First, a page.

Secret codes are as old as writing, but the science of codebreaking remained a minor field until the invention of the telegraph and radio made rapid communication easy, essential—and public.
This story has been told before, but science journalist Budiansky (Nature’s Keepers, 1995) tells it best. He has read the archives, interviewed participants, and seen newly declassified files. He begins in England. Capitalizing on their reputation (in Germany) for stupidity, the British assembled the world’s best codebreakers during WWI, routinely reading Germany’s diplomatic and naval traffic. In moments of leisure, they perused American communications, which were laughably crude (Woodrow Wilson coded and decoded his own messages). By the late 1930s, however, the US had reached parity with the British, and we could read Japanese diplomatic traffic—which was useful, but not useful enough to anticipate the attack on Pearl Harbor. Burned once, the Germans developed the famous Enigma machine, which created a cipher so complex that British and French experts were stumped. They were flabbergasted when the Polish secret service showed them one. It was not stolen; a Polish mathematician had recreated it from its pattern of transmissions, the first of many brilliant codebreaking coups that enabled the Allies to read large portions of enemy communications. Barely six months after Pearl Harbor, outnumbered US forces won a smashing victory at the Battle of Midway only because they knew every detail of the Japanese plan. The German naval command wondered why Allied convoys often sailed around waiting submarine wolf packs but remained confident its transmissions were secure. The codebreakers themselves were a collection of dogged obsessives, eccentrics, and mathematical geniuses who might work years to solve a single problem. The geniuses who worked on the Manhattan Project had easier problems because everyone knew an atom bomb would work. No one knew if a code was breakable until it was broken.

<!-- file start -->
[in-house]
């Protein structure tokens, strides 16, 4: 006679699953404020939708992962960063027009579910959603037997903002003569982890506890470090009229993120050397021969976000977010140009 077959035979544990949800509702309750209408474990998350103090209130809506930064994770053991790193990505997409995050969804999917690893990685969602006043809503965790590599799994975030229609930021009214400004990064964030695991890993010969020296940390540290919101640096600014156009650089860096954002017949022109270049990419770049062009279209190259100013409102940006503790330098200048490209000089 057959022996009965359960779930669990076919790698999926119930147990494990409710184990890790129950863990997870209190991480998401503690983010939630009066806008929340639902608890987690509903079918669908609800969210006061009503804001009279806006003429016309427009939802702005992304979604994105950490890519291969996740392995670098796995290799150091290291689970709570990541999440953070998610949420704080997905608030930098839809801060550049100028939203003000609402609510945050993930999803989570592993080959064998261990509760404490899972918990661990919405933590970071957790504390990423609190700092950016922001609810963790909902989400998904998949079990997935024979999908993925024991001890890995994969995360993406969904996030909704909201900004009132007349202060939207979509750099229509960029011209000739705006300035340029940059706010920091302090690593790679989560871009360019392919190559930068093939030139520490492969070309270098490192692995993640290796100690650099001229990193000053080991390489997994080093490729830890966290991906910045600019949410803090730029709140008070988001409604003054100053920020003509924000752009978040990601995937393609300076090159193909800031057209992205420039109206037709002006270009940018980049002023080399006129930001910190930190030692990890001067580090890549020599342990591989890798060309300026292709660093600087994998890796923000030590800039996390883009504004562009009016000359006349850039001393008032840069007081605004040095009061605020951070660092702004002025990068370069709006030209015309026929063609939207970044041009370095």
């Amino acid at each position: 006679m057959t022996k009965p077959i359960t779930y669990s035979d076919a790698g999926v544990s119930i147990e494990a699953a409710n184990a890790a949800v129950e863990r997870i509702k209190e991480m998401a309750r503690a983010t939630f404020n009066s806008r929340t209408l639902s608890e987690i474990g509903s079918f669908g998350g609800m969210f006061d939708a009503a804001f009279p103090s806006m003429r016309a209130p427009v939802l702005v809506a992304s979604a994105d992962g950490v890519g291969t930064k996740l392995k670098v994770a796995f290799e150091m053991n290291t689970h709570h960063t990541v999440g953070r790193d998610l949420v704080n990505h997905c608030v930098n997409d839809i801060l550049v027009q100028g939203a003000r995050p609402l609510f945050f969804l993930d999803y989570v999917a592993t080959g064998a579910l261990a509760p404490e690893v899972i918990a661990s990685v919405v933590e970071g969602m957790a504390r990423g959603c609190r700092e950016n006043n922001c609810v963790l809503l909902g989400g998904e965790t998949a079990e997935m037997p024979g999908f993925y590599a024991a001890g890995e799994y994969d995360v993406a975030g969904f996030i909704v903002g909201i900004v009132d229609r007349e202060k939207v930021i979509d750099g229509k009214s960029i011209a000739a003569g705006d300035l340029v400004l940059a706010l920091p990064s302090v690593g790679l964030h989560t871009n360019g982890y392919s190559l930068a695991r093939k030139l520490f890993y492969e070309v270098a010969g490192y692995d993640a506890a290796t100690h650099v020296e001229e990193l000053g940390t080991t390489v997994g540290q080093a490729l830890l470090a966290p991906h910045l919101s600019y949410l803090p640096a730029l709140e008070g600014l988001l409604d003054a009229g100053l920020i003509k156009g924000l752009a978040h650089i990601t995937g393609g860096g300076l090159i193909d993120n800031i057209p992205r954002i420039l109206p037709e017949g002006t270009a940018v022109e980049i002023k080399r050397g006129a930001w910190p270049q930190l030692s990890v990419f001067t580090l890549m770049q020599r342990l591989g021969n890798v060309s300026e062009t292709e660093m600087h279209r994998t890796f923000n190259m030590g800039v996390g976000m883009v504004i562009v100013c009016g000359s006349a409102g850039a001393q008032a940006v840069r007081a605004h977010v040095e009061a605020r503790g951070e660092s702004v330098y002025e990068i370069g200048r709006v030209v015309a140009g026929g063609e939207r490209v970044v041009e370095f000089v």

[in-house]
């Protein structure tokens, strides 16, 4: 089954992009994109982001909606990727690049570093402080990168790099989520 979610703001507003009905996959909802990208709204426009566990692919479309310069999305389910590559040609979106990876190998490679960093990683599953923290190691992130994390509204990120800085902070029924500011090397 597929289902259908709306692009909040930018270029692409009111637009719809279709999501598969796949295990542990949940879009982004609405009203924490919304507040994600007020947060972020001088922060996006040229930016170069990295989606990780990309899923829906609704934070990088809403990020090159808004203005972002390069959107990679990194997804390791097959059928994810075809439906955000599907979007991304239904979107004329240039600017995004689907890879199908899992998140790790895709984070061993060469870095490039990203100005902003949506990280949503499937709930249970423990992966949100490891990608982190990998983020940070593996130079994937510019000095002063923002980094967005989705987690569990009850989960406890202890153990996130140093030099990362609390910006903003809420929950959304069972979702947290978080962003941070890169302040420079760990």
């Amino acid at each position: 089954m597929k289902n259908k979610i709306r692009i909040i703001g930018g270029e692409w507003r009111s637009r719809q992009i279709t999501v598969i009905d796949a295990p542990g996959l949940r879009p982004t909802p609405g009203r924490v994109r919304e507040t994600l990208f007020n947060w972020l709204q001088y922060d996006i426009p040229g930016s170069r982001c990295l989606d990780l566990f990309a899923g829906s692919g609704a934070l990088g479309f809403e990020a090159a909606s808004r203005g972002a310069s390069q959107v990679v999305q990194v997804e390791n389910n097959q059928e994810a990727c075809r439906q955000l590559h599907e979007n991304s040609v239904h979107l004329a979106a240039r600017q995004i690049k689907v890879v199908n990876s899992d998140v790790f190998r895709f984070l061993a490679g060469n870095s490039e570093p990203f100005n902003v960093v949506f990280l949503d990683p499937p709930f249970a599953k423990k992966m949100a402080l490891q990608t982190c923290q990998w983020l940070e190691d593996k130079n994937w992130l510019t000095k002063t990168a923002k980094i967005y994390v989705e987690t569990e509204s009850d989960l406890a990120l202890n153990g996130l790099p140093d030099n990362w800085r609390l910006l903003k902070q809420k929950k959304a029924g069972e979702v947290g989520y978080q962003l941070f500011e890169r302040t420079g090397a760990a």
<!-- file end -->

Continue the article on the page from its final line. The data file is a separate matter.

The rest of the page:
A marvelous history, full of color, drama, conflict, and tragedy. Besides being a terrific read, it illustrates one often overlooked reason why the Allieds won the war: they were smarter.